In Greek mythology, the messenger of the gods; son of Zeus and Maia, one of the Pleiades. Homer's Odyssey presented the god as the conductor of the dead (shades) to Hades, in which capacity he became associated with the underworld and dreams. Identified with the Roman Mercury and ancient Egyptian Thoth, he protected thieves, travellers, and merchants. As a god of good fortune, he presided over some forms of popular divination, public competitions, and games of dice.
Appearance In archaic art he was represented as a bearded man wearing a long chiton (loose tunic), and often a cap or broad-brimmed hat, and winged sandals, but he sometimes appeared in his early pastoral character, bearing a sheep on his shoulders, or as a messenger with a herald's staff (decorated with ribbons) or caduceus (staff entwined with serpents – a development from the ribbons). From the late 5th century BC, Hermes was depicted as a beardless youth, typifying the perfect athlete; the Athenian sculptor Praxiteles portrayed him in this form a century later at Olympia in southern Greece.
Worship His earliest known cult centre was Arcadia in southern Greece, Mount Cyllene being his reputed birthplace. Here he was worshipped as a god of fertility with phallic images. In Homer's Iliad, he was recognized as a protector of sheep and cattle. The hermeia (wayside shrines) were erected to him in his capacity as god of roads and doorways, and patron of travellers; the monuments developed from simple mounds of stones to blocks decorated with a phallus and topped with a bust of the god. Travellers originally added a stone to the mound, but later offered a libation of oil.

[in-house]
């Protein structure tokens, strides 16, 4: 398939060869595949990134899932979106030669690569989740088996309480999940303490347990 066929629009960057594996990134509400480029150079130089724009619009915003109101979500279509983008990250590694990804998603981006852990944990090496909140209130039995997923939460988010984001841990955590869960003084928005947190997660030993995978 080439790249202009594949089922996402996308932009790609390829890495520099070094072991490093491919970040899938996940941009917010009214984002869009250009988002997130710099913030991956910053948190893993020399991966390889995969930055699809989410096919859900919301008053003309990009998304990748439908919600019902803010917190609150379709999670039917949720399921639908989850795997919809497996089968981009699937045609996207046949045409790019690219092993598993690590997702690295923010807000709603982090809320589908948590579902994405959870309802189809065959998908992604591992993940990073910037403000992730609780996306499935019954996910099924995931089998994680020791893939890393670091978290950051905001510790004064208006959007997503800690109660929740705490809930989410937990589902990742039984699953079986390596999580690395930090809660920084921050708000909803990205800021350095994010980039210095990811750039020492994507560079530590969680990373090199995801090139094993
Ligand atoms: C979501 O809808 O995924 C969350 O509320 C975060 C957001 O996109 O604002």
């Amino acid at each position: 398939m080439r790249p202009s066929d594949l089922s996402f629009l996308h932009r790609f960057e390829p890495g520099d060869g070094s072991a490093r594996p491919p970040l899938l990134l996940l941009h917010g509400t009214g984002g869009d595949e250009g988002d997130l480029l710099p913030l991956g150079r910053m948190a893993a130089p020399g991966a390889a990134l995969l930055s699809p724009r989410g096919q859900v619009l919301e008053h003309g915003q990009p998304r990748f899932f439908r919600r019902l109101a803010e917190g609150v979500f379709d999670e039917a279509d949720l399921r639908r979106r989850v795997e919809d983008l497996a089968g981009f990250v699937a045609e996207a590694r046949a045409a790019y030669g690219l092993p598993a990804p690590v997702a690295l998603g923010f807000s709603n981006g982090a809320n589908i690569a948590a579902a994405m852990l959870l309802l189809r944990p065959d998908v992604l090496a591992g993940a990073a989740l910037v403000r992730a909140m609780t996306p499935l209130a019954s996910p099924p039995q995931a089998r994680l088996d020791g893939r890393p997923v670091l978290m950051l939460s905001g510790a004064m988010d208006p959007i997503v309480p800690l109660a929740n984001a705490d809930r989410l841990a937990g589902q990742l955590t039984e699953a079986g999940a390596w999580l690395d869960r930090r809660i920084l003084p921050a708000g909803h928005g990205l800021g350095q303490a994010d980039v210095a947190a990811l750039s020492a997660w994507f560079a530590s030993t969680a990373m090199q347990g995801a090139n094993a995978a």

Character From Homer onwards, many of the stories in which Hermes appeared endowed the god with cleverness, cunning, and dishonesty. Within a few hours of his birth, Hermes had stolen some oxen belonging to Apollo, god of wisdom, and invented the lyre using a tortoise shell and cow-gut; the tortoise became sacred to him. Later stories demonstrating Hermes intelligence frequently associate him with Apollo. He also reputedly invented the alphabet with the Fates.
Myth Hermes appeared in many legends. He frequently guided the heroes Perseus and Odysseus, and in the Trojan wars he protected Priam of Troy in the Greek camp while the king pleaded for Hector's body. Hermes also managed to kill the 100-eyed Argus, guardian of Zeus' lover Io, by first lulling it to sleep with his lyre.
His sons included Hermaphroditus by Aphrodite; the thief Autolycus by Chione; and the poet Daphnis by a nymph.
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